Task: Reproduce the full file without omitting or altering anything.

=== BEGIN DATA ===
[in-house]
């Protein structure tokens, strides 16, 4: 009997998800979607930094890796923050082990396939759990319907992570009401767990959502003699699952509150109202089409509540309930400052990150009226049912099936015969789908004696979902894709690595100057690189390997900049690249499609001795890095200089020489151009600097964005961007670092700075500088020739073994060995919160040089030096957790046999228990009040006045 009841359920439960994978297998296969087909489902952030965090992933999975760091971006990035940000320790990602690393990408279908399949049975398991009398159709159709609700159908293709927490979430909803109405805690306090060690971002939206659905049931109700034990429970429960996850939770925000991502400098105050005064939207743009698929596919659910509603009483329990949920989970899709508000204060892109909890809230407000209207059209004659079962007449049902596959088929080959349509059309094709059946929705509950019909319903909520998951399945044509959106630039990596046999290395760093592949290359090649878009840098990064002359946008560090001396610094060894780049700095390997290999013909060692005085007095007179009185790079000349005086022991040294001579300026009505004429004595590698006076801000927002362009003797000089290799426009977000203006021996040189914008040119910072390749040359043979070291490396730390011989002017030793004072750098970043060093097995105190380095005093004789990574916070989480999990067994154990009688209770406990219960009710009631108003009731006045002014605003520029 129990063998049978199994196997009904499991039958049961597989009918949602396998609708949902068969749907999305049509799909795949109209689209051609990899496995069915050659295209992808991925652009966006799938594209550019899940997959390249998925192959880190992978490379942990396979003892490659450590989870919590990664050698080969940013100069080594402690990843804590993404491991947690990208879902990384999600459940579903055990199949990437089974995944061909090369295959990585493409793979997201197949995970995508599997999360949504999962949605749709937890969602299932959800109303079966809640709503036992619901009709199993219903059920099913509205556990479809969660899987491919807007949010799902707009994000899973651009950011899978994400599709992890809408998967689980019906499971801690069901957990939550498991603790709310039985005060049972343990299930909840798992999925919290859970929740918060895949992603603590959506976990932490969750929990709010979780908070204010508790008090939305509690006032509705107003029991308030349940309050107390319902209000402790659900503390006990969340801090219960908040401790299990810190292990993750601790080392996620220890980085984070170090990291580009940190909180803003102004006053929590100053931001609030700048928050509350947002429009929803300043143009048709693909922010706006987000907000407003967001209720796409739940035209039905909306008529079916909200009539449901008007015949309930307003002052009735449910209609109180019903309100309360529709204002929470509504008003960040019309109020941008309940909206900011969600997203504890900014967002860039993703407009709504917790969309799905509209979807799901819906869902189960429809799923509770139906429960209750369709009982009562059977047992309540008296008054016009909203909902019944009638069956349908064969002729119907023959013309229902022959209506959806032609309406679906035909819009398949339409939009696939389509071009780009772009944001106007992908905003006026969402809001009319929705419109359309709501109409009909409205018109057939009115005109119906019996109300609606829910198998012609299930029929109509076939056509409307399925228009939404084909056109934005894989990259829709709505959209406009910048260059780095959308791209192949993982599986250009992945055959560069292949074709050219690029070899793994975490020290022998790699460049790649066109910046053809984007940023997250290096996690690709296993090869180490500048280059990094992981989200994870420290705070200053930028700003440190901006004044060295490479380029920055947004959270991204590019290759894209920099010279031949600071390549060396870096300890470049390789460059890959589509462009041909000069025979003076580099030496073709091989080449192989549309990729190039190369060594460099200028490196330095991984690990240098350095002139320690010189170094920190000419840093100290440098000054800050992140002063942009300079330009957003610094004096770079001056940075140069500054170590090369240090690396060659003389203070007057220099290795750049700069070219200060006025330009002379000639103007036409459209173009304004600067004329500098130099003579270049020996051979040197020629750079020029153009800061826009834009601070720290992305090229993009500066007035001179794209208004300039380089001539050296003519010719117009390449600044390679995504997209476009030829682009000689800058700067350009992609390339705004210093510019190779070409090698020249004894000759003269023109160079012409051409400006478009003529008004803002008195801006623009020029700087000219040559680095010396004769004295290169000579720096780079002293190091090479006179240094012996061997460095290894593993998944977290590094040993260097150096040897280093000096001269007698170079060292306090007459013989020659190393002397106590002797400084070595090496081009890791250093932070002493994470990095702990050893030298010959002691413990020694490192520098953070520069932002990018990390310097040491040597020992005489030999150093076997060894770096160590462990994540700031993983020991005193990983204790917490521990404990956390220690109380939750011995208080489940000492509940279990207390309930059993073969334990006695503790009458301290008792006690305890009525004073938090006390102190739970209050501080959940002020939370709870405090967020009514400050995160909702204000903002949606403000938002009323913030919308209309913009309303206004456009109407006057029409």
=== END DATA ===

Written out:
[in-house]
């Protein structure tokens, strides 16, 4: 009997998800979607930094890796923050082990396939759990319907992570009401767990959502003699699952509150109202089409509540309930400052990150009226049912099936015969789908004696979902894709690595100057690189390997900049690249499609001795890095200089020489151009600097964005961007670092700075500088020739073994060995919160040089030096957790046999228990009040006045 009841359920439960994978297998296969087909489902952030965090992933999975760091971006990035940000320790990602690393990408279908399949049975398991009398159709159709609700159908293709927490979430909803109405805690306090060690971002939206659905049931109700034990429970429960996850939770925000991502400098105050005064939207743009698929596919659910509603009483329990949920989970899709508000204060892109909890809230407000209207059209004659079962007449049902596959088929080959349509059309094709059946929705509950019909319903909520998951399945044509959106630039990596046999290395760093592949290359090649878009840098990064002359946008560090001396610094060894780049700095390997290999013909060692005085007095007179009185790079000349005086022991040294001579300026009505004429004595590698006076801000927002362009003797000089290799426009977000203006021996040189914008040119910072390749040359043979070291490396730390011989002017030793004072750098970043060093097995105190380095005093004789990574916070989480999990067994154990009688209770406990219960009710009631108003009731006045002014605003520029 129990063998049978199994196997009904499991039958049961597989009918949602396998609708949902068969749907999305049509799909795949109209689209051609990899496995069915050659295209992808991925652009966006799938594209550019899940997959390249998925192959880190992978490379942990396979003892490659450590989870919590990664050698080969940013100069080594402690990843804590993404491991947690990208879902990384999600459940579903055990199949990437089974995944061909090369295959990585493409793979997201197949995970995508599997999360949504999962949605749709937890969602299932959800109303079966809640709503036992619901009709199993219903059920099913509205556990479809969660899987491919807007949010799902707009994000899973651009950011899978994400599709992890809408998967689980019906499971801690069901957990939550498991603790709310039985005060049972343990299930909840798992999925919290859970929740918060895949992603603590959506976990932490969750929990709010979780908070204010508790008090939305509690006032509705107003029991308030349940309050107390319902209000402790659900503390006990969340801090219960908040401790299990810190292990993750601790080392996620220890980085984070170090990291580009940190909180803003102004006053929590100053931001609030700048928050509350947002429009929803300043143009048709693909922010706006987000907000407003967001209720796409739940035209039905909306008529079916909200009539449901008007015949309930307003002052009735449910209609109180019903309100309360529709204002929470509504008003960040019309109020941008309940909206900011969600997203504890900014967002860039993703407009709504917790969309799905509209979807799901819906869902189960429809799923509770139906429960209750369709009982009562059977047992309540008296008054016009909203909902019944009638069956349908064969002729119907023959013309229902022959209506959806032609309406679906035909819009398949339409939009696939389509071009780009772009944001106007992908905003006026969402809001009319929705419109359309709501109409009909409205018109057939009115005109119906019996109300609606829910198998012609299930029929109509076939056509409307399925228009939404084909056109934005894989990259829709709505959209406009910048260059780095959308791209192949993982599986250009992945055959560069292949074709050219690029070899793994975490020290022998790699460049790649066109910046053809984007940023997250290096996690690709296993090869180490500048280059990094992981989200994870420290705070200053930028700003440190901006004044060295490479380029920055947004959270991204590019290759894209920099010279031949600071390549060396870096300890470049390789460059890959589509462009041909000069025979003076580099030496073709091989080449192989549309990729190039190369060594460099200028490196330095991984690990240098350095002139320690010189170094920190000419840093100290440098000054800050992140002063942009300079330009957003610094004096770079001056940075140069500054170590090369240090690396060659003389203070007057220099290795750049700069070219200060006025330009002379000639103007036409459209173009304004600067004329500098130099003579270049020996051979040197020629750079020029153009800061826009834009601070720290992305090229993009500066007035001179794209208004300039380089001539050296003519010719117009390449600044390679995504997209476009030829682009000689800058700067350009992609390339705004210093510019190779070409090698020249004894000759003269023109160079012409051409400006478009003529008004803002008195801006623009020029700087000219040559680095010396004769004295290169000579720096780079002293190091090479006179240094012996061997460095290894593993998944977290590094040993260097150096040897280093000096001269007698170079060292306090007459013989020659190393002397106590002797400084070595090496081009890791250093932070002493994470990095702990050893030298010959002691413990020694490192520098953070520069932002990018990390310097040491040597020992005489030999150093076997060894770096160590462990994540700031993983020991005193990983204790917490521990404990956390220690109380939750011995208080489940000492509940279990207390309930059993073969334990006695503790009458301290008792006690305890009525004073938090006390102190739970209050501080959940002020939370709870405090967020009514400050995160909702204000903002949606403000938002009323913030919308209309913009309303206004456009109407006057029409």